Local school districts weigh in on proposed state education budget cuts
School across Missouri are about to see less money from the state. Missouri Governor Mike Parson announced last week more than $130 million would be cut from the Department of Elementary and Secondary Education because of the COVID-19 pandemic.
"It could be pretty significant," said Dr. Shawn Poyser, Superintendent of the Warsaw School District.
"We really just got to tighten our belts," Poyser added. "We're not looking to cut any positions, maybe not back-fill some. We're not looking to cut programs, maybe cut back."
He says the district might have to buy fewer textbooks, chrome books, and other supplies students need to learn.
"We're going to have to be very, very smart here," Poyser said. "We already have a low fund balance, these rural districts like us that have lower fund balances we're going to have to be even more diligent in our planning, more conservative if you will."
One area seeing major cuts is transportation. The state is with holding $7 million from public school bussing.
"To hear that type of a message come out to us doesn't help us at all when it comes to transportation for a school system," said Gary Cuendet, Transportation Director for the Camdenton R-3 School District.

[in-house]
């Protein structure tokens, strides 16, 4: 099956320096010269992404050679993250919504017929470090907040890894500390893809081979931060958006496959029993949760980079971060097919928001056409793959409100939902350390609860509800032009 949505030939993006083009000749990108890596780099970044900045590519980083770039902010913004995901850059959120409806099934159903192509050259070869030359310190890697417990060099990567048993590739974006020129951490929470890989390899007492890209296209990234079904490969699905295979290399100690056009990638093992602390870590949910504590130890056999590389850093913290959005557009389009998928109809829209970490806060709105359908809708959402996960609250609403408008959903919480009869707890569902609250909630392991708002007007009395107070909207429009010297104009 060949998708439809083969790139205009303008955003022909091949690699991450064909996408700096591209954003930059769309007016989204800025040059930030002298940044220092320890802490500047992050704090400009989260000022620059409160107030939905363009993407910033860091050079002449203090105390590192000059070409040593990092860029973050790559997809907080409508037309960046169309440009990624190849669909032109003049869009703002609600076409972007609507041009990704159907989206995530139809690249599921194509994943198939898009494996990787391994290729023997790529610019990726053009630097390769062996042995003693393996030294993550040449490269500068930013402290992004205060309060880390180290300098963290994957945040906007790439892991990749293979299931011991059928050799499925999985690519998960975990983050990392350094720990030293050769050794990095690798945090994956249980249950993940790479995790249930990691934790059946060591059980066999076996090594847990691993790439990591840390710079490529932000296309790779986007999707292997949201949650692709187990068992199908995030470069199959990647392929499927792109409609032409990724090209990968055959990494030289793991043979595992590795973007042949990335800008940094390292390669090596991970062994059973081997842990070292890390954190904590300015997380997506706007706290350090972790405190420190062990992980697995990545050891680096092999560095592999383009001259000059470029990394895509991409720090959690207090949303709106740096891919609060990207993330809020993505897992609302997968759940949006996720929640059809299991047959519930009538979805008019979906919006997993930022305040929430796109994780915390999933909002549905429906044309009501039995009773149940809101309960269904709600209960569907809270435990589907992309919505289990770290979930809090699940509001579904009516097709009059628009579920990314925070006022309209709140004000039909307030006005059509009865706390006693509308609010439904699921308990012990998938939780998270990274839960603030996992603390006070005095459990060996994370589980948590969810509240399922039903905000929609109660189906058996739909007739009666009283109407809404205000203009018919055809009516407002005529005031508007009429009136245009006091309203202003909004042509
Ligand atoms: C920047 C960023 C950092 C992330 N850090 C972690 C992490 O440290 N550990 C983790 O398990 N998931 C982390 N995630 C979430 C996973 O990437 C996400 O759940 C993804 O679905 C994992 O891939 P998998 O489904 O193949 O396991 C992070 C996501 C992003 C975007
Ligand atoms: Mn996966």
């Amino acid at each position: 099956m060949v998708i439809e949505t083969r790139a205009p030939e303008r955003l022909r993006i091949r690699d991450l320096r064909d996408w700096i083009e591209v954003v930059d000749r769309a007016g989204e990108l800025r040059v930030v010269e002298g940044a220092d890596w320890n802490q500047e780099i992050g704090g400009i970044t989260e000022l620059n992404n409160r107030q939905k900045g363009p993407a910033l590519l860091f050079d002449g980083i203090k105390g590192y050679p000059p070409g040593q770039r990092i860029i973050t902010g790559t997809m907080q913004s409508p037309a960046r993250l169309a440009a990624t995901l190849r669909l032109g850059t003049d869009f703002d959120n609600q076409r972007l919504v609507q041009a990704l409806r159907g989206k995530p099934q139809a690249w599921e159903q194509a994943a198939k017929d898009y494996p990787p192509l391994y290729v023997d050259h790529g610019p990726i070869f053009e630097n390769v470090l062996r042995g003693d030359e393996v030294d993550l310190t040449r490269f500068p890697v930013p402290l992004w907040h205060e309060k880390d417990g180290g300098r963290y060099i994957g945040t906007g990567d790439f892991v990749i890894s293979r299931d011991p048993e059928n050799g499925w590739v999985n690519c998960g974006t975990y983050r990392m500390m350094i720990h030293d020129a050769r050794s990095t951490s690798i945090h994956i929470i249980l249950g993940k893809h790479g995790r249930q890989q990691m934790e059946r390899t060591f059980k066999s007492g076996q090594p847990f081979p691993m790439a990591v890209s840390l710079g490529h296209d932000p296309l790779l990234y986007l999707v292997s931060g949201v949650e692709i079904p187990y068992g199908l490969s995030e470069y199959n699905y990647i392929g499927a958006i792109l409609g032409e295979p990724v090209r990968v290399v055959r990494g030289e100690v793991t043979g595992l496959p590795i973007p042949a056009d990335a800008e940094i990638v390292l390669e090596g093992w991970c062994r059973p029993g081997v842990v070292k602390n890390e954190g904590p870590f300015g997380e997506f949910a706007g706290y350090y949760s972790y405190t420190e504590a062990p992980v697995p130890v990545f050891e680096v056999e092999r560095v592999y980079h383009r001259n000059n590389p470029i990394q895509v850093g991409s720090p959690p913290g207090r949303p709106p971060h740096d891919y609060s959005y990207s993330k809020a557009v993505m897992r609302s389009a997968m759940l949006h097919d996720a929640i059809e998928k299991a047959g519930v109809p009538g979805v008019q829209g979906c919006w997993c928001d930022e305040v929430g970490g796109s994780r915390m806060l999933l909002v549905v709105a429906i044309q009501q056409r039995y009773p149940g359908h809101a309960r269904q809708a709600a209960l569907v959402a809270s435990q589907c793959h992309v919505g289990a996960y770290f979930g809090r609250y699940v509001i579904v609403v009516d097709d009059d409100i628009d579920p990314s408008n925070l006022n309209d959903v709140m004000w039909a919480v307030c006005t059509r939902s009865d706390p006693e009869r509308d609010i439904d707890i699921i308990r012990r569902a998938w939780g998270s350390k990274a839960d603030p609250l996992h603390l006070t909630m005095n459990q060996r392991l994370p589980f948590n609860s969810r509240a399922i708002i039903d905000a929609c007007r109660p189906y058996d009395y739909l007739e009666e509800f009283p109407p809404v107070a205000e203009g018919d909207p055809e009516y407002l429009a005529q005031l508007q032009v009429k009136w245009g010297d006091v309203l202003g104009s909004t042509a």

Cuendet said his department has worked to cut costs.
They've made sure all of their buses are made by the same company, which saves on parts and mechanic training. They also watch gas prices.
"We have large tanks here that we fuel our buses with. We try to watch the price of fuel and try to get it at the lower cost and not the high cost," Cuendet said.
Cuendet said his department can't even think of joining bus routes together because of how big the district is.
"We're 294 square miles. To take and try to tier route this district would be virtually impossible," Cuendet added.
He thinks the state needs to look at other places to cut funding, if and when funding cuts are needed.
"Transportation is a vital, vital part of a school system, and it has to continue being funded, and it has to continue for the students," Cuendet said.
Warsaw had already shifted to a 4-day school week to reduce its transportation expenses.